And They’re About to Change Senior Living
Baby Boomers are on the cusp of retirement. Many are still working at their second or third career and caring for elderly parents. Most are not quite ready for the life of leisure that generations before them embraced in their 60s. That’s because Boomers are different. They don’t want a “retirement home;” they want “active adult communities.” They want not only to live, but to thrive. Local senior communities are listening and are already making changes. We asked what it is this self-reliant and active generation wants.
Independence & Flexibility
Boomers have spent their lives living on their own terms, in their own space, by their own rules, so it’s not surprising they’re unwilling to give up that freedom in retirement. Executive Director of Wellington at Hershey’s Mill, Anda Durso, says Boomers crave independence and a low-maintenance lifestyle. “They want to be able to have a social life and travel,” she says, “but not worry about maintaining their homes while they’re away.”
With more free time and fewer responsibilities, Boomers want communities that provide flexible meal times and services. Whether they’re short-term rehabilitation guests at Wellington’s skilled nursing center or full-time residents at its neighboring 55+ gated community, Hershey’s Mill, “they don’t want to feel institutionalized with set schedules and little choice,” Durso stresses. “They want hospitality, restaurant-quality dining, and alcohol with their meals.” This trend towards customer-focused, resort-style living is catching on quickly.
Location & Customization
Another big selling point is convenient location. In fact, choosing a retirement community can be as much a real estate decision as a lifestyle choice. With a location on bustling Lancaster Ave. in Paoli, Daylesford Crossing, opening this month, is desirable for its proximity to the many Main Line amenities. Residents can continue to live their active lives, just with less effort and stress.
Many communities see this generation preferring larger cottage homes rather than smaller apartments. Freedom Village at Brandywine’s terrace homes are “ideal for Boomers,” according to Marti DiTaranto, Senior Regional Director of Sales & Marketing with Brookdale Senior Living. “Separate from the main clubhouse and apartment building, these spacious condos allow residents to trade maintenance and housekeeping for resort-style living without being forced to downsize.”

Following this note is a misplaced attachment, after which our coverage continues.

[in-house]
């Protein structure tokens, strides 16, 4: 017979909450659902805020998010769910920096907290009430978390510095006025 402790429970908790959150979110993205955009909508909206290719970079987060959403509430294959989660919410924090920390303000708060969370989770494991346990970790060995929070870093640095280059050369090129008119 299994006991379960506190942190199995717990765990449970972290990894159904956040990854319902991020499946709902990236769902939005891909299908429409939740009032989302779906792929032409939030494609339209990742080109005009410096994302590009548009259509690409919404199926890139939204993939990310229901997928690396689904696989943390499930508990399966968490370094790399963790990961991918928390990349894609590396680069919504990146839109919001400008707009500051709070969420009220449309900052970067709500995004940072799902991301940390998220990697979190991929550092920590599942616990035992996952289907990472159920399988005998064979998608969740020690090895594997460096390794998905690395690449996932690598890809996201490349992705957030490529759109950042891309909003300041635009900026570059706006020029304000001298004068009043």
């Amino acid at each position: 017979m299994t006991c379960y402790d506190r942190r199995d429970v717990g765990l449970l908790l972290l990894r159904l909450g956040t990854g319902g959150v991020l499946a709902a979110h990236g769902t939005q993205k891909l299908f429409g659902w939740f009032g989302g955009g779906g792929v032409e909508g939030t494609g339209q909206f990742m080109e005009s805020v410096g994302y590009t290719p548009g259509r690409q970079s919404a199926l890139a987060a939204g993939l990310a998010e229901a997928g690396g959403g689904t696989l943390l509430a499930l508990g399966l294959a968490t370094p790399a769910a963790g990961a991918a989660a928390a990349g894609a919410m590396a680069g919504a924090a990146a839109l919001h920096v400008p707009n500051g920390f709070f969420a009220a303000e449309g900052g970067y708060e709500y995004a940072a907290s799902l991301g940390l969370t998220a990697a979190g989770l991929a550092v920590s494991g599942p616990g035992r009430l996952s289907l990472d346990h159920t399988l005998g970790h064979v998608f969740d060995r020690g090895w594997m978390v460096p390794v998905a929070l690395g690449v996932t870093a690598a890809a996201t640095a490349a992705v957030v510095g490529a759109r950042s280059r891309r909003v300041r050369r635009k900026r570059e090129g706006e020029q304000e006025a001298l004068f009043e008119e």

Boomers also want the ability to customize their homes. They’re more interested in freedom of expression than cookie-cutter housing. Tel Hai Retirement Community in picturesque Lancaster County has answered this demand with a range of cottage and apartment floor plans, all customizable—from the flooring to the paint!
This diverse group isn’t satisfied with standardized fun either. Straying from the one-size-fits-all model, Tel Hai’s dynamic selection of activities, educational programs, clubs, travel opportunities, performances and classes focuses on the individual. Director of Communications Jolene Weaver remarks, “Each resident decides exactly how to spend each day … they’re as busy or relaxed as they choose.”
Similarly, The Lifestyle 360 program at The Devon Senior Living is right up a Boomer’s alley with its personalized and holistic approach to wellness. It’s designed to meet the five dimensions of total personal wellness: social, intellectual, spiritual, physical and emotional, which Director of Community Relations Jules Dewey notes is “different for everyone.”
Whether residents want to learn a new language or try a new hobby like digital photography or dance, the opportunities are there. It definitely isn’t your standard activity program, and Boomers love it!
Since Boomers were the first generation to go to college in droves, they tend to reminisce about the easy life when everything they needed was right on campus. And so, many new 55+ communities modeled after university campuses are popping up, while more established communities add amenities that Boomers demand.